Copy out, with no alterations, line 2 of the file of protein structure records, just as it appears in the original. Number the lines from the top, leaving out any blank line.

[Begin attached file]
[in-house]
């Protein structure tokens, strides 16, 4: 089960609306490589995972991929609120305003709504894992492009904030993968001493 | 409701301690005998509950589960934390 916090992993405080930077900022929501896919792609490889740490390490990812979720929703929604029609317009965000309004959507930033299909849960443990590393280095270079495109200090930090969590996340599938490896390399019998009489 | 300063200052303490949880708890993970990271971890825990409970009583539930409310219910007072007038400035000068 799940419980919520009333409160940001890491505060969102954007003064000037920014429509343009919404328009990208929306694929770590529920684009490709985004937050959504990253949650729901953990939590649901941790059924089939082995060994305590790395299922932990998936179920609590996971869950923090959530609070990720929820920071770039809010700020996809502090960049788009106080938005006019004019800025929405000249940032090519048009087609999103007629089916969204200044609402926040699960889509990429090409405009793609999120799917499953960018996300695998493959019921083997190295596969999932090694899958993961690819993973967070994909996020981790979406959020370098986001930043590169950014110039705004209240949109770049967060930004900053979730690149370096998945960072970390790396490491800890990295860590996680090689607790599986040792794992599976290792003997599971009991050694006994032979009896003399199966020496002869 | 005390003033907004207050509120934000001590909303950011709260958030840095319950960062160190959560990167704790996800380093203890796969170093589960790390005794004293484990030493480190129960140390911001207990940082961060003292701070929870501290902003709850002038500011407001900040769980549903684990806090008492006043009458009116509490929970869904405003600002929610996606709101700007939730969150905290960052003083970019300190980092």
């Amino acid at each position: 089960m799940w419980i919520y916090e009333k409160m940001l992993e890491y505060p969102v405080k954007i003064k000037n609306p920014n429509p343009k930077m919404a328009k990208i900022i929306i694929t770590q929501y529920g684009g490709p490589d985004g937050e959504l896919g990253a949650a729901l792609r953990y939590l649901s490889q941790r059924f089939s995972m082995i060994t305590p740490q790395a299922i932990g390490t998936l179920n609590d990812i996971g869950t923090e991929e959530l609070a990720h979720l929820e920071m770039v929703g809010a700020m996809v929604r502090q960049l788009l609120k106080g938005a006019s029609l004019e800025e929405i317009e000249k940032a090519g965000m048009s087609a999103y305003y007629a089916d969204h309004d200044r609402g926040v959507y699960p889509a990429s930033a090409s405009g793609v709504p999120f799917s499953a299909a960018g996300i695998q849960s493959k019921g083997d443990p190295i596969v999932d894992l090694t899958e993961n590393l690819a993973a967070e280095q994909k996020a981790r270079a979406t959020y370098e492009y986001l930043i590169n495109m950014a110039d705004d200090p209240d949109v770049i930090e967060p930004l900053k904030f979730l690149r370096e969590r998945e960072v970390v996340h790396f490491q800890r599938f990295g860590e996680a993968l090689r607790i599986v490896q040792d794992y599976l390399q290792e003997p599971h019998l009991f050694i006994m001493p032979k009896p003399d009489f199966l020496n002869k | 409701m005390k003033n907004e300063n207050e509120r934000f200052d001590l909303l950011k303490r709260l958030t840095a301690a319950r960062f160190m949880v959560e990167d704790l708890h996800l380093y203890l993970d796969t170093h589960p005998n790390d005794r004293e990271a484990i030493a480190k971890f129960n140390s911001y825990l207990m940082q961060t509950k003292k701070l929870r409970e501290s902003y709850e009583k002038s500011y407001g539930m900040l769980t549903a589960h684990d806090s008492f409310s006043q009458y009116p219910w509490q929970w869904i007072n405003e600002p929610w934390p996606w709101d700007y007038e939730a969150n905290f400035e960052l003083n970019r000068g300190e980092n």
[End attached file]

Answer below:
């Protein structure tokens, strides 16, 4: 089960609306490589995972991929609120305003709504894992492009904030993968001493 | 409701301690005998509950589960934390 916090992993405080930077900022929501896919792609490889740490390490990812979720929703929604029609317009965000309004959507930033299909849960443990590393280095270079495109200090930090969590996340599938490896390399019998009489 | 300063200052303490949880708890993970990271971890825990409970009583539930409310219910007072007038400035000068 799940419980919520009333409160940001890491505060969102954007003064000037920014429509343009919404328009990208929306694929770590529920684009490709985004937050959504990253949650729901953990939590649901941790059924089939082995060994305590790395299922932990998936179920609590996971869950923090959530609070990720929820920071770039809010700020996809502090960049788009106080938005006019004019800025929405000249940032090519048009087609999103007629089916969204200044609402926040699960889509990429090409405009793609999120799917499953960018996300695998493959019921083997190295596969999932090694899958993961690819993973967070994909996020981790979406959020370098986001930043590169950014110039705004209240949109770049967060930004900053979730690149370096998945960072970390790396490491800890990295860590996680090689607790599986040792794992599976290792003997599971009991050694006994032979009896003399199966020496002869 | 005390003033907004207050509120934000001590909303950011709260958030840095319950960062160190959560990167704790996800380093203890796969170093589960790390005794004293484990030493480190129960140390911001207990940082961060003292701070929870501290902003709850002038500011407001900040769980549903684990806090008492006043009458009116509490929970869904405003600002929610996606709101700007939730969150905290960052003083970019300190980092």